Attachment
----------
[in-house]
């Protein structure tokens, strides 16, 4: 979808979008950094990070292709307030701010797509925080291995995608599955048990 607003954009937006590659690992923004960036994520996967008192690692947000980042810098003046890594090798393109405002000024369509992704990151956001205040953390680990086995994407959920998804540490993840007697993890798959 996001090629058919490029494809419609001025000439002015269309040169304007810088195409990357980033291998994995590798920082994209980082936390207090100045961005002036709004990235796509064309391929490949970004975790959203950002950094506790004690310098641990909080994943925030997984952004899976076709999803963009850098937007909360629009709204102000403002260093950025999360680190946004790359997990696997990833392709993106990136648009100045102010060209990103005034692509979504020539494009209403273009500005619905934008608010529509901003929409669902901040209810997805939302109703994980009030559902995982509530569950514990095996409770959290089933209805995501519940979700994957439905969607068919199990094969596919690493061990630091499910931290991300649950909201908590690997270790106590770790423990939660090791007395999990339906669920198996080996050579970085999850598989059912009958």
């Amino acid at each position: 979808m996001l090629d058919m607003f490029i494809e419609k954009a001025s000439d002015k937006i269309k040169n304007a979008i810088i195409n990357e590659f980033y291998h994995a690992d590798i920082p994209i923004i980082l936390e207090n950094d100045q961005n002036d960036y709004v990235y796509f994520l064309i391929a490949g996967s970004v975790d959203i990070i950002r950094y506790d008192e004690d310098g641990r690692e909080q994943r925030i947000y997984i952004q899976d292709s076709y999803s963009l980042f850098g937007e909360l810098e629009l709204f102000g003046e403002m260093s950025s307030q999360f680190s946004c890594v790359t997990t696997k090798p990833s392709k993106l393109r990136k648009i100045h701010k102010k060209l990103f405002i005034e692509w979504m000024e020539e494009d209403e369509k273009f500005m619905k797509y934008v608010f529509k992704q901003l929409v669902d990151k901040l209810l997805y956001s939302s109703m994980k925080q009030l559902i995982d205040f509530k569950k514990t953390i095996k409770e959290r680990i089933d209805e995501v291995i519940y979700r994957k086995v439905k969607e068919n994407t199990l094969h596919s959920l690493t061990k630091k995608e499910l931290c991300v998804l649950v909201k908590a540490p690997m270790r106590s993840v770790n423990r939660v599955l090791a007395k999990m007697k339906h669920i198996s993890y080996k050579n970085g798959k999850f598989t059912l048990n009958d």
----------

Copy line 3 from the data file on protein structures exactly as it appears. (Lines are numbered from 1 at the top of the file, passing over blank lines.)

């Amino acid at each position: 979808m996001l090629d058919m607003f490029i494809e419609k954009a001025s000439d002015k937006i269309k040169n304007a979008i810088i195409n990357e590659f980033y291998h994995a690992d590798i920082p994209i923004i980082l936390e207090n950094d100045q961005n002036d960036y709004v990235y796509f994520l064309i391929a490949g996967s970004v975790d959203i990070i950002r950094y506790d008192e004690d310098g641990r690692e909080q994943r925030i947000y997984i952004q899976d292709s076709y999803s963009l980042f850098g937007e909360l810098e629009l709204f102000g003046e403002m260093s950025s307030q999360f680190s946004c890594v790359t997990t696997k090798p990833s392709k993106l393109r990136k648009i100045h701010k102010k060209l990103f405002i005034e692509w979504m000024e020539e494009d209403e369509k273009f500005m619905k797509y934008v608010f529509k992704q901003l929409v669902d990151k901040l209810l997805y956001s939302s109703m994980k925080q009030l559902i995982d205040f509530k569950k514990t953390i095996k409770e959290r680990i089933d209805e995501v291995i519940y979700r994957k086995v439905k969607e068919n994407t199990l094969h596919s959920l690493t061990k630091k995608e499910l931290c991300v998804l649950v909201k908590a540490p690997m270790r106590s993840v770790n423990r939660v599955l090791a007395k999990m007697k339906h669920i198996s993890y080996k050579n970085g798959k999850f598989t059912l048990n009958d």